Watt Backed Waivers Benefitting Donors

Democratic congressman supported duty suspension worth millions to donor

Rep. Mel Watt / AP
June 28, 2013

A prominent Democratic congressman who has been tapped to lead a major federal agency proposed tariff waivers worth millions for a textile company whose lobbying firm donated thousands to his campaign.

The revelations could fuel criticism of a program that some say amounts to a back-door means to secure federal earmarks and encourages companies that use imported products to curry favor with key lawmakers.

The political action committee of Baltimore-based lobbying firm Venable LLP made a pair of thousand-dollar contributions to the reelection campaign of Rep. Mel Watt (D., N.C.) in May and September of 2012.

The donations came shortly after Watt authored 56 "duty suspension" bills specifically exempting products headed for the production facilities of North Carolina-based textile and leather company DyStar LP from import duties.

The exemptions, if passed, will net DyStar, a Venable client, nearly $3 million in 2013 alone, according to data filed with the U.S. International Trade Commission. By 2017, the company will save nearly $15 million in foregone tax payments.

Watt has since been nominated to lead the Federal Housing Finance Agency, despite his role in promoting housing policies that some say contributed to the 2008 financial collapse.

As Venable was contributing to Watt’s campaign, it was also heavily lobbying Congress on the "duty suspension" issue, which observers say has become a means to secure federal pork for favored constituencies.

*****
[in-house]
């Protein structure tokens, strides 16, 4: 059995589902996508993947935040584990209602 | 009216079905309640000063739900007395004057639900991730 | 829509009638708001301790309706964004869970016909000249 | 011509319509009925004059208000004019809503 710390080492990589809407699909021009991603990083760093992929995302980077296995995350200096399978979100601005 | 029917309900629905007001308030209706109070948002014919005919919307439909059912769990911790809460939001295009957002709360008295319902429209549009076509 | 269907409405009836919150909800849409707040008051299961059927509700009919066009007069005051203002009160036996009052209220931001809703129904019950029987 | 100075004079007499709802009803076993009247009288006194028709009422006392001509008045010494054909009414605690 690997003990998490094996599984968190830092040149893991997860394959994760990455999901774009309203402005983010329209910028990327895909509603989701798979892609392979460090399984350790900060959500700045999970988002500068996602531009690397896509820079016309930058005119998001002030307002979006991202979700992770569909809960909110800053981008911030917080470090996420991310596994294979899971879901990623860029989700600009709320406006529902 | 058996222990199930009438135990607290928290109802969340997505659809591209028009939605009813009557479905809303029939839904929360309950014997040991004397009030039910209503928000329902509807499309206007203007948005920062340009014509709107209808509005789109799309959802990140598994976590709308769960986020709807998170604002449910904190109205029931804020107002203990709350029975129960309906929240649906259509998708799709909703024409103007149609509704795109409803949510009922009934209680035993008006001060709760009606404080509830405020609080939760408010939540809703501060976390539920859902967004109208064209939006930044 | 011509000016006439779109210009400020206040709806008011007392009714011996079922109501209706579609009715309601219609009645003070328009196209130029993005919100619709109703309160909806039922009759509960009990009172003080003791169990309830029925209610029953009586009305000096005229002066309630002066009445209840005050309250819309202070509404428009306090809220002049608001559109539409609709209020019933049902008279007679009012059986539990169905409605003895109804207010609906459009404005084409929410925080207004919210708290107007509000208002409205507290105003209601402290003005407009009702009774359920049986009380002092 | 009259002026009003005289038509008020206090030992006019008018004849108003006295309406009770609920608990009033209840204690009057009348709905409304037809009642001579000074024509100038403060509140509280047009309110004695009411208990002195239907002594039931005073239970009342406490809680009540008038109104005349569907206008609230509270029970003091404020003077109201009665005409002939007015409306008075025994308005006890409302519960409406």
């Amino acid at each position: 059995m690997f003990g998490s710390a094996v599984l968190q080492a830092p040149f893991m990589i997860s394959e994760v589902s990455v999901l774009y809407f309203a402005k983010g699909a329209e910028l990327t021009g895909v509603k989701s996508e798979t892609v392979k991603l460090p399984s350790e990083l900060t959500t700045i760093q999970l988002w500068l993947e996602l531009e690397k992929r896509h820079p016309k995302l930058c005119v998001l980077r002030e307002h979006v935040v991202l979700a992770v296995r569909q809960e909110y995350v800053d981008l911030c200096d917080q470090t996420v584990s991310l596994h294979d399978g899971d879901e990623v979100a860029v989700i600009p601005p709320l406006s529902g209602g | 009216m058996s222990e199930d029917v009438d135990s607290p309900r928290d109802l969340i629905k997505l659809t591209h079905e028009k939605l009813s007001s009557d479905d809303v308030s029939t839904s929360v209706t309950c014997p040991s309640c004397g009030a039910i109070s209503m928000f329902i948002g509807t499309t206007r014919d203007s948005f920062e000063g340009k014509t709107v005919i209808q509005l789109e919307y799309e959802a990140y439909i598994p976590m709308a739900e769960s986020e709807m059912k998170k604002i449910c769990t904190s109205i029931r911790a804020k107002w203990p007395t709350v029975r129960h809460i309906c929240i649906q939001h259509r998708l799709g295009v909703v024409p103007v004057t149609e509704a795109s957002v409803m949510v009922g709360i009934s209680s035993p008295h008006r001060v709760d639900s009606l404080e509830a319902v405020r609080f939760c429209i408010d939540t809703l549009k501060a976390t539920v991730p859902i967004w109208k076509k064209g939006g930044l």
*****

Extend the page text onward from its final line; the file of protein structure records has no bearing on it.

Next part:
DyStar paid Venable $120,000 throughout 2012 to lobby on duty suspension bills.

Unlike many lobbying disclosure forms, which list only general issues under discussion, Venable reported pushing specifically for passage of Watt’s duty suspension bills, and listed either bill numbers or the dyes that would be exempted from import taxes on their disclosure forms.

Watt’s duty suspension bills are currently awaiting consideration by the House Ways and Means Subcommittee on Trade. Venable continued to lobby for their passage through the first quarter of the 113th Congress.

The Heritage Foundation, which is critical of the duty suspension process, said in a recent paper that it rewards companies for investing in a stronger lobbying presence in Washington.

"The process encourages a corrupt political system that rewards businesses for spending money on lobbyists and seeking influence with politicians instead of producing the best goods and services," the report said.

Dan Holler, communications director at Heritage Action for America, the group’s advocacy arm, said Watt’s work on behalf of DyStar vindicates those concerns.

"This type of behavior, and the special interest subsidies that follow, perpetuates a culture of cronyism and continues to alienate hard-working Americans," Holler told the Washington Free Beacon in an email.

"Any time you can go to Washington—or pay someone to go there for you—to attain a special carve out in the law, something is wrong," he added.

Many see the duty suspension process as a violation of the spirit or the letter of the House’s self-imposed ban on earmarks.

"Limited duty suspensions have been part of the earmark definition for the last five years," one Republican congressional aide said of the process last year.

"Certainly it meets the definition" of an earmark, noted Steve Ellis, vice president of Taxpayers for Common Sense. "It's benefitting one company. It's narrowly tailored."

Before the ban went into effect, Watt earmarked nearly $38 million for a light rail project in Charlotte, N.C., with a stop about three blocks from a property he owns. Experts say that is the ideal location from a public transit stop to boost a property’s market value.

Watt, DyStar, and Venable did not return requests for comment.